I want to personally challenge those “experts” that think I am only trying to delay the process or use the blog only as a commercial venture for my company, to provide input to the discussion so we can learn from what they know. We have to all be willing to work together and share our knowledge, no matter where you work, no matter the amount of experience, ability or skills. We all have something to offer, question or challenge.

This is what the blog is all about. There are those who do not feel comfortable in front the TG 360 committee, but will provide comments and ask questions through this process. Some on the committee can intimidate members who are at these meetings and would like to address the issues and ask questions. I am not saying that those on the committee intentionally intimidate anyone, but there have been times when this has happened. The blog can be anonymous or you can leave information and identify yourself.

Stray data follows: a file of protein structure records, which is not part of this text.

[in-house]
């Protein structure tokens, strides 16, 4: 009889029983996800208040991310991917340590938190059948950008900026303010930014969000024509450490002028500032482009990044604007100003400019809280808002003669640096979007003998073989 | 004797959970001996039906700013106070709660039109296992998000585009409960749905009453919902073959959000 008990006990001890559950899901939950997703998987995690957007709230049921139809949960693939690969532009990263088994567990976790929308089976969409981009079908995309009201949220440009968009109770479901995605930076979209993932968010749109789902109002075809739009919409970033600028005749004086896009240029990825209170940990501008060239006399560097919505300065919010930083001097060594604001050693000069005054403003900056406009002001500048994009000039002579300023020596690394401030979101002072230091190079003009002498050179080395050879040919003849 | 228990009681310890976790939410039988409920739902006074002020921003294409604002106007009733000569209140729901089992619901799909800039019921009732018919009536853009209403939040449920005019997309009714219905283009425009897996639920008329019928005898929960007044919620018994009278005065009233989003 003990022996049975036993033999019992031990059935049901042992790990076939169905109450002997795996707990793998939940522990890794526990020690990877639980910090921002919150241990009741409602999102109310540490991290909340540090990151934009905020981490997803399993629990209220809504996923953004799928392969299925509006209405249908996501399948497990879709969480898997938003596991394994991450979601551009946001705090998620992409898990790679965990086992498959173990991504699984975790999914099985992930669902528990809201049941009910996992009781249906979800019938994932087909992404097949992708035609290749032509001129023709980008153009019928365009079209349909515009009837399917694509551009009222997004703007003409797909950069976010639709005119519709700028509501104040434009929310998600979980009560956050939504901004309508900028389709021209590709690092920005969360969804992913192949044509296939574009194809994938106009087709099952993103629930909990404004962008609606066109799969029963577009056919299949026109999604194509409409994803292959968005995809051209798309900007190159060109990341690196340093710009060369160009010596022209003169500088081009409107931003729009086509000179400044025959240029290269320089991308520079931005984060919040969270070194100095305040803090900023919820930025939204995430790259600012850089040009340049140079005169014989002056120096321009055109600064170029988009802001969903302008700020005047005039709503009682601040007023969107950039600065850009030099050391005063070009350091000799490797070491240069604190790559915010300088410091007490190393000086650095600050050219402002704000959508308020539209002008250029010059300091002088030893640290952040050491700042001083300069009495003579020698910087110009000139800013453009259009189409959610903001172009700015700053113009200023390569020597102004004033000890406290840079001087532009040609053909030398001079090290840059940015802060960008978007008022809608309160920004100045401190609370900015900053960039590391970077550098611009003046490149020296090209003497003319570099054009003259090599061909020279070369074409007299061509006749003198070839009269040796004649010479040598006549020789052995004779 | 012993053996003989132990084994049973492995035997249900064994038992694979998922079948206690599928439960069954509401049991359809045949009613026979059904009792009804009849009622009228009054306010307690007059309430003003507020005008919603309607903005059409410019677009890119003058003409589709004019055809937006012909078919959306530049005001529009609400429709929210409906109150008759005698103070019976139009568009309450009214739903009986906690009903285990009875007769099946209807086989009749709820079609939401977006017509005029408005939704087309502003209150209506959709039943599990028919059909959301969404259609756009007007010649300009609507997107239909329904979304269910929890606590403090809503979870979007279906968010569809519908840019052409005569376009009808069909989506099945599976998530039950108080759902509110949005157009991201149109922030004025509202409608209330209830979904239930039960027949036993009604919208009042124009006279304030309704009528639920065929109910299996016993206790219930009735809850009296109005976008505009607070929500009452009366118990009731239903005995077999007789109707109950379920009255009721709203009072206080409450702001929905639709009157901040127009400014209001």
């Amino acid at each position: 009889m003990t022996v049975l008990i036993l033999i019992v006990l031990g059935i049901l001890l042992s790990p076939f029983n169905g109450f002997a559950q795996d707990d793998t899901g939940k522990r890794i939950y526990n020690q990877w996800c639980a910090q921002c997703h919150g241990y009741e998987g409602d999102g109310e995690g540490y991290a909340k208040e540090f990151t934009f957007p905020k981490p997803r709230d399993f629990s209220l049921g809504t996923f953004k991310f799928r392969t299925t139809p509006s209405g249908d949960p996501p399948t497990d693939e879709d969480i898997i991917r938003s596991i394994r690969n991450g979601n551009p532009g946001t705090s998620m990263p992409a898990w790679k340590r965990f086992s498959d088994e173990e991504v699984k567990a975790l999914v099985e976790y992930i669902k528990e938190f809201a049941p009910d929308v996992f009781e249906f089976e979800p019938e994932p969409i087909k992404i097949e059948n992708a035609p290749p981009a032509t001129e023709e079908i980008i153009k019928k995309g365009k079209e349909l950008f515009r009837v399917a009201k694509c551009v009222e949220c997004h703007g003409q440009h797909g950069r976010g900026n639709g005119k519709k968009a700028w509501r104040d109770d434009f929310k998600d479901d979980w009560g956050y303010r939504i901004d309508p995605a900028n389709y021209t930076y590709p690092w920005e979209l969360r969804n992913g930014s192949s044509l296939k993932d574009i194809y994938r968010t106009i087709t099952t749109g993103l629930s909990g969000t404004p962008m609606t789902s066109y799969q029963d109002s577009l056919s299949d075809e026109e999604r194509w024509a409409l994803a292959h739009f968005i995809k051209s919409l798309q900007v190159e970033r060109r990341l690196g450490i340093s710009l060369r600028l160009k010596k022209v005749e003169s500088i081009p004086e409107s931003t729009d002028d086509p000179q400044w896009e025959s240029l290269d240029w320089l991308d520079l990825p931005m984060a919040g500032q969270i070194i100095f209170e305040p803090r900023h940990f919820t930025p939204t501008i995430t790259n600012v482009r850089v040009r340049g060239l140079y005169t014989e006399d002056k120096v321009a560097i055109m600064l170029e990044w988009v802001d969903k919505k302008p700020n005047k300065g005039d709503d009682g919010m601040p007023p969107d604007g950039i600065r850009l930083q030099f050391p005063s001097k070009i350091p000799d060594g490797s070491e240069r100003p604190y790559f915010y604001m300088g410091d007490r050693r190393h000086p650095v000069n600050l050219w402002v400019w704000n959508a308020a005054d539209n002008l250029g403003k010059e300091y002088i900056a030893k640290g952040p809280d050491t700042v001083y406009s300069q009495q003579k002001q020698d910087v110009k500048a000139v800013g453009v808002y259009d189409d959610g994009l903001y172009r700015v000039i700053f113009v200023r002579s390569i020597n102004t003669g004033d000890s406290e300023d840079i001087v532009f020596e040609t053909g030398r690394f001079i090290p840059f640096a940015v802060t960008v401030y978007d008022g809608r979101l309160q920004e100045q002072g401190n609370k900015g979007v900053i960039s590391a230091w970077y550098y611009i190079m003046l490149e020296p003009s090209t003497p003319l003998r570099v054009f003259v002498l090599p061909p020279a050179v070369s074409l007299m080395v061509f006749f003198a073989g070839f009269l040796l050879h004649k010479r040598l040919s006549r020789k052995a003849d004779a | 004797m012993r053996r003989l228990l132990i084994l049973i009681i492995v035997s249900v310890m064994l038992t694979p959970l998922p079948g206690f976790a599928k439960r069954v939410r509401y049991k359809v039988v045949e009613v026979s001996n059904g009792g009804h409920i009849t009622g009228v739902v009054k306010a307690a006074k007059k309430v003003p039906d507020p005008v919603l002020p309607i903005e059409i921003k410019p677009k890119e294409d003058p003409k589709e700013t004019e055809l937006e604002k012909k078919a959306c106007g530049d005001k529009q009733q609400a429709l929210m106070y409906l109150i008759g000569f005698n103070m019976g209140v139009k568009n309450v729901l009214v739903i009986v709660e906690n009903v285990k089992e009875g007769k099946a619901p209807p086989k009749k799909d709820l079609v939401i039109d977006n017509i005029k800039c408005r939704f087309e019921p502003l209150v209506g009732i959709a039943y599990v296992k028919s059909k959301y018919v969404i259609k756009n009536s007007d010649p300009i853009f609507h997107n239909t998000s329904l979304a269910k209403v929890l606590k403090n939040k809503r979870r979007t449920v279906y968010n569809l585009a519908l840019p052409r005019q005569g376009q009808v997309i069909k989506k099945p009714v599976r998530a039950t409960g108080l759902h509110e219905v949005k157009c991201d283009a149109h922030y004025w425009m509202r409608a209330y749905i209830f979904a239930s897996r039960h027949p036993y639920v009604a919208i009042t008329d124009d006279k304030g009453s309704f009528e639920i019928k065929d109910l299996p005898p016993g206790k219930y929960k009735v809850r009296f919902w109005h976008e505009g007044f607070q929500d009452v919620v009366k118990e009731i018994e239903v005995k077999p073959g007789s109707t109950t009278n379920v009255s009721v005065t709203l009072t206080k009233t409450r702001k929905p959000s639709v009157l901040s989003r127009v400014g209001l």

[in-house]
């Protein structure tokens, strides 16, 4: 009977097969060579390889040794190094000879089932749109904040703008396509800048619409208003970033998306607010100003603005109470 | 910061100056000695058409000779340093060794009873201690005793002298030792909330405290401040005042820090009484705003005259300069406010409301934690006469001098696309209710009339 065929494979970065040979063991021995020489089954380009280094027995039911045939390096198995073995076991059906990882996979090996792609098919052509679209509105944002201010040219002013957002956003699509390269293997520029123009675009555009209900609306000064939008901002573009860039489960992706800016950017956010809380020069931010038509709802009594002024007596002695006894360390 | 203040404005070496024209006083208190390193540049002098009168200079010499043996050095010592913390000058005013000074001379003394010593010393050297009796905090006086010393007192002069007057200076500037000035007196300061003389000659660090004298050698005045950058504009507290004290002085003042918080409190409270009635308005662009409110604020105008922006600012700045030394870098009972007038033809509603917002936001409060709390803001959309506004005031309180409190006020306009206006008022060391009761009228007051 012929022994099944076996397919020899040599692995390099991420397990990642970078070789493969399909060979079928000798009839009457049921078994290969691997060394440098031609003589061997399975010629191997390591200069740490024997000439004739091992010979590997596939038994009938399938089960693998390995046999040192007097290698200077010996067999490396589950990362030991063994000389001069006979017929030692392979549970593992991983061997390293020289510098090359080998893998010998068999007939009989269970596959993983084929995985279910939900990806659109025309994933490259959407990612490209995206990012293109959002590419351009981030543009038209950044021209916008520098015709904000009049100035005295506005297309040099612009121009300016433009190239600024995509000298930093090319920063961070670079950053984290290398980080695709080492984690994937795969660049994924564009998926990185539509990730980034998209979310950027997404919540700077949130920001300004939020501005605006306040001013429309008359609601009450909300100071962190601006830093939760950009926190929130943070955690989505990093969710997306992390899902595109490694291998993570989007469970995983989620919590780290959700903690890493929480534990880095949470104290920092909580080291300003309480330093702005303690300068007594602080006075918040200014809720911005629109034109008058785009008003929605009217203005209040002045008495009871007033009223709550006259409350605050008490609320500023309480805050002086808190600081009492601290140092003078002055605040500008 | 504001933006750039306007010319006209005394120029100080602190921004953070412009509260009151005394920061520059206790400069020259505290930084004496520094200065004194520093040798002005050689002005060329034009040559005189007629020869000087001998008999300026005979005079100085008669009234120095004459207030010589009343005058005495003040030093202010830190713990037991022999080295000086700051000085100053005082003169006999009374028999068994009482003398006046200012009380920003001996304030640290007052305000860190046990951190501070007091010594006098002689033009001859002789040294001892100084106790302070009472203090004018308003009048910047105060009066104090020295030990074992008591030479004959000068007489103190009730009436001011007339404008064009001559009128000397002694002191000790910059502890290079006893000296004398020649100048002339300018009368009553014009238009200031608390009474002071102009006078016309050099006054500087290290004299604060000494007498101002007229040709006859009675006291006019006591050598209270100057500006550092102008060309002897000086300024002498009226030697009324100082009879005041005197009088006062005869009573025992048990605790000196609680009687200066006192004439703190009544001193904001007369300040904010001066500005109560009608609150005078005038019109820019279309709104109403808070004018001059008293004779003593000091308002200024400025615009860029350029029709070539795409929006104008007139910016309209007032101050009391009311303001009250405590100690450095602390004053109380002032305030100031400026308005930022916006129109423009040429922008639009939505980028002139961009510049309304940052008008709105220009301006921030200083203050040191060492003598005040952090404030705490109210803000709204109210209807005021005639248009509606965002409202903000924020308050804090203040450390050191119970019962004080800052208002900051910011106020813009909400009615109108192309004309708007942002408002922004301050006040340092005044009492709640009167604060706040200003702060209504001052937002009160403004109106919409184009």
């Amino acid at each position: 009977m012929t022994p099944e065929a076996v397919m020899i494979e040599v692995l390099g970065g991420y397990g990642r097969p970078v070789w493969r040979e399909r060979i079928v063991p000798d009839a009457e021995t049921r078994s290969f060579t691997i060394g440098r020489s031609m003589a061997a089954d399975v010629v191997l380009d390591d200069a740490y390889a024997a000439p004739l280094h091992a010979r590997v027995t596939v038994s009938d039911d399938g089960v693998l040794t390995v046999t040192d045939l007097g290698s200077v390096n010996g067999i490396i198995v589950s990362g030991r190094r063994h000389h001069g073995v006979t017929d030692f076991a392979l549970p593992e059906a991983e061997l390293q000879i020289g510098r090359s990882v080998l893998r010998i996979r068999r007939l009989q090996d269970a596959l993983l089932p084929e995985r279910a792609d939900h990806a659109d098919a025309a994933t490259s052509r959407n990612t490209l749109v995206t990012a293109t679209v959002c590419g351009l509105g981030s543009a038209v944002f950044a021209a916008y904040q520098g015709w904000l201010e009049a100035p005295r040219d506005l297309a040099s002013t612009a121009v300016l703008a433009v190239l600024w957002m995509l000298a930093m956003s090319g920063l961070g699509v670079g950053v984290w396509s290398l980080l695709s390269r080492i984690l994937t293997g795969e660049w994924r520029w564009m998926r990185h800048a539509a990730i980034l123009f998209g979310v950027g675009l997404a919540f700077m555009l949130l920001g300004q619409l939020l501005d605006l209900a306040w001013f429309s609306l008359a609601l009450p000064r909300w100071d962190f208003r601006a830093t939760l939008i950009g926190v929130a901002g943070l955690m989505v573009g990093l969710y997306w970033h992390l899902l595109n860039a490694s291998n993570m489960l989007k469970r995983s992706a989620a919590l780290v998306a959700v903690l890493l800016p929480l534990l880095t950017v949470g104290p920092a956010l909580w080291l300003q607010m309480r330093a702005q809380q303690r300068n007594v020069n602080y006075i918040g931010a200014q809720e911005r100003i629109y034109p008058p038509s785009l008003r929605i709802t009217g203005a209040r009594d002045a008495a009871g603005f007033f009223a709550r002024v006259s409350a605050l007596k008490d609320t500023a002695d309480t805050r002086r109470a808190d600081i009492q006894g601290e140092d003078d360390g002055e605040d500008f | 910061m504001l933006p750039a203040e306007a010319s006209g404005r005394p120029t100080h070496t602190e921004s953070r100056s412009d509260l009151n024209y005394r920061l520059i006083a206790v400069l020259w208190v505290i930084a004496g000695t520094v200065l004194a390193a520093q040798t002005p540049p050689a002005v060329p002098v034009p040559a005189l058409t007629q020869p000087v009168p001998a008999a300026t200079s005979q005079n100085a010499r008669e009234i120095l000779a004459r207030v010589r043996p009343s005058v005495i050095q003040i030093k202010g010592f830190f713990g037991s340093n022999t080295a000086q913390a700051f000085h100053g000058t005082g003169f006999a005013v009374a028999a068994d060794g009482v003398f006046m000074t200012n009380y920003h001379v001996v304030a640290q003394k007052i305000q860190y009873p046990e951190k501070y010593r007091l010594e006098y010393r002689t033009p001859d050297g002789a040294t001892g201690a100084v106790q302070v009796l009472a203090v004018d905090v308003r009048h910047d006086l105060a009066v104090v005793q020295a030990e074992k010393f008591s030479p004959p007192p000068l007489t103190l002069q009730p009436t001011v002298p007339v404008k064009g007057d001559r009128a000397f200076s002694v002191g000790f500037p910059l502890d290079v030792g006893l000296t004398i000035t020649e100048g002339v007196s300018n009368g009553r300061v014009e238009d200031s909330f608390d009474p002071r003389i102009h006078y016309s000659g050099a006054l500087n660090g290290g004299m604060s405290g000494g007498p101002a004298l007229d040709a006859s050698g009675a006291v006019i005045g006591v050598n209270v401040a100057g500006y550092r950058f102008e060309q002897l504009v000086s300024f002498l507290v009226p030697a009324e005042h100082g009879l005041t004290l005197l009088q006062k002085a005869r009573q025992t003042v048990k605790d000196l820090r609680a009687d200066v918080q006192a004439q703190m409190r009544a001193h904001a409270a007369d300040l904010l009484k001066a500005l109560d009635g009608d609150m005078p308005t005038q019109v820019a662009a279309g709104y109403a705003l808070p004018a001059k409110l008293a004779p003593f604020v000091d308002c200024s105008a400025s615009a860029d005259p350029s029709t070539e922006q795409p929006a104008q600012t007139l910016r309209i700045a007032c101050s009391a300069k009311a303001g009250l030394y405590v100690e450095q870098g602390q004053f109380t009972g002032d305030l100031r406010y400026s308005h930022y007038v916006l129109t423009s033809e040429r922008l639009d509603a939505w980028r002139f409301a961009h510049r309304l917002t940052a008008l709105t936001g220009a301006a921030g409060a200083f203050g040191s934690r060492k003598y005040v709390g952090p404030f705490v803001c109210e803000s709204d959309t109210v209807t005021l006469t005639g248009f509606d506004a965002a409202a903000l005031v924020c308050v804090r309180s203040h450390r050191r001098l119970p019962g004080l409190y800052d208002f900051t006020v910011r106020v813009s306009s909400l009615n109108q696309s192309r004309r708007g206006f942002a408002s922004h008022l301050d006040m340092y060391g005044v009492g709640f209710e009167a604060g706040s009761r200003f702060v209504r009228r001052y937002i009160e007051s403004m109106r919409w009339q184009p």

Posts are reviewed by me. I will post all comments that are about external corrosion and do not directly say bad (in my judgment) things about anyone, NACE or the committee. It is fine to be generically frustrated and there are times when your comments need to be directed to particular events and comments, but these comments can be made in decent and reasonable ways.

I wish everyone a very enjoyable and wonderful 2011! Let’s work together to get the NACE SP0169 revision completed. Then we can begin the process of revising theTM0497 to compliment the SP0169!

Thank you for the opportunity to work with you and communicate our ideas about this very important document for the external corrosion control industry!

Richard Norsworthy
Polyguard Products, Inc.
NACE International Corrosion Specialist